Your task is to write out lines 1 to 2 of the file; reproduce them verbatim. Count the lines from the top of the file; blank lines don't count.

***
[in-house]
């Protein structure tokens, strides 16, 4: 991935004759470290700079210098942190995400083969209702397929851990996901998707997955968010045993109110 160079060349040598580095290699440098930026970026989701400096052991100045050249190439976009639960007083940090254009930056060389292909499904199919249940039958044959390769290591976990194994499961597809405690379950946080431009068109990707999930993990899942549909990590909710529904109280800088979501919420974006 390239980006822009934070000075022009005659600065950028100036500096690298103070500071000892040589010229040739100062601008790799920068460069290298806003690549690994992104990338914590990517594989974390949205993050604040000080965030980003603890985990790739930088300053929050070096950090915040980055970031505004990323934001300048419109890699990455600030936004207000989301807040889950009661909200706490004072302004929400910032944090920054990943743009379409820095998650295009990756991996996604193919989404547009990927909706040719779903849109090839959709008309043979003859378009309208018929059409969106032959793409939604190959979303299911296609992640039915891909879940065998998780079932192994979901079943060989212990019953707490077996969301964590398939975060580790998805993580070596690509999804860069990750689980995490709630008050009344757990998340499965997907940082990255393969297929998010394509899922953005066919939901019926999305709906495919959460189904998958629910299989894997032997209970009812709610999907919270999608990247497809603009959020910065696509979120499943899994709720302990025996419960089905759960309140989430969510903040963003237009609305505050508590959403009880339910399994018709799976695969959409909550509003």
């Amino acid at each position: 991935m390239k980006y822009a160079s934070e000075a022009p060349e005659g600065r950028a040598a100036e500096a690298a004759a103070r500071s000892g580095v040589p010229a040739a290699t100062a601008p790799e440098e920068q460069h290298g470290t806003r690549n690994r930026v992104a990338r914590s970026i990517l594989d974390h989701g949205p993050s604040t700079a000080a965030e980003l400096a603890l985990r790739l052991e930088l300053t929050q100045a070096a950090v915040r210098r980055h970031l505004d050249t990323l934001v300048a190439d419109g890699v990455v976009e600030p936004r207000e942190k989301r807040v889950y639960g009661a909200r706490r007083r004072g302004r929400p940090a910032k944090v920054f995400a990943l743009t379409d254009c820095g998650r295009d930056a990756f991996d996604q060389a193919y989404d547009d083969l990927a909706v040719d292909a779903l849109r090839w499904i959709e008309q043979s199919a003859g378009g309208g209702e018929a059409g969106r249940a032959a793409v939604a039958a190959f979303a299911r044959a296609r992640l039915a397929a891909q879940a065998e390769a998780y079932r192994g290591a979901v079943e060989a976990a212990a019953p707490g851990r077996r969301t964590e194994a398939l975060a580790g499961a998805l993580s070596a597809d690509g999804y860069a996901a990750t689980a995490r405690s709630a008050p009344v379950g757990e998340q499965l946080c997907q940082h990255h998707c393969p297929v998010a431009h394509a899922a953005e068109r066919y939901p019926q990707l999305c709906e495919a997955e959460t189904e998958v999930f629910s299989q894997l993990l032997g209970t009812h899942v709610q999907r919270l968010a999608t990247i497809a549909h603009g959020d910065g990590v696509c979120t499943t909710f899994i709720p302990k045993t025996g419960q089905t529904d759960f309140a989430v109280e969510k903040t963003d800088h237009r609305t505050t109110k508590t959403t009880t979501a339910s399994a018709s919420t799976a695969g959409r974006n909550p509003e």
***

[in-house]
């Protein structure tokens, strides 16, 4: 991935004759470290700079210098942190995400083969209702397929851990996901998707997955968010045993109110 160079060349040598580095290699440098930026970026989701400096052991100045050249190439976009639960007083940090254009930056060389292909499904199919249940039958044959390769290591976990194994499961597809405690379950946080431009068109990707999930993990899942549909990590909710529904109280800088979501919420974006 390239980006822009934070000075022009005659600065950028100036500096690298103070500071000892040589010229040739100062601008790799920068460069290298806003690549690994992104990338914590990517594989974390949205993050604040000080965030980003603890985990790739930088300053929050070096950090915040980055970031505004990323934001300048419109890699990455600030936004207000989301807040889950009661909200706490004072302004929400910032944090920054990943743009379409820095998650295009990756991996996604193919989404547009990927909706040719779903849109090839959709008309043979003859378009309208018929059409969106032959793409939604190959979303299911296609992640039915891909879940065998998780079932192994979901079943060989212990019953707490077996969301964590398939975060580790998805993580070596690509999804860069990750689980995490709630008050009344757990998340499965997907940082990255393969297929998010394509899922953005066919939901019926999305709906495919959460189904998958629910299989894997032997209970009812709610999907919270999608990247497809603009959020910065696509979120499943899994709720302990025996419960089905759960309140989430969510903040963003237009609305505050508590959403009880339910399994018709799976695969959409909550509003």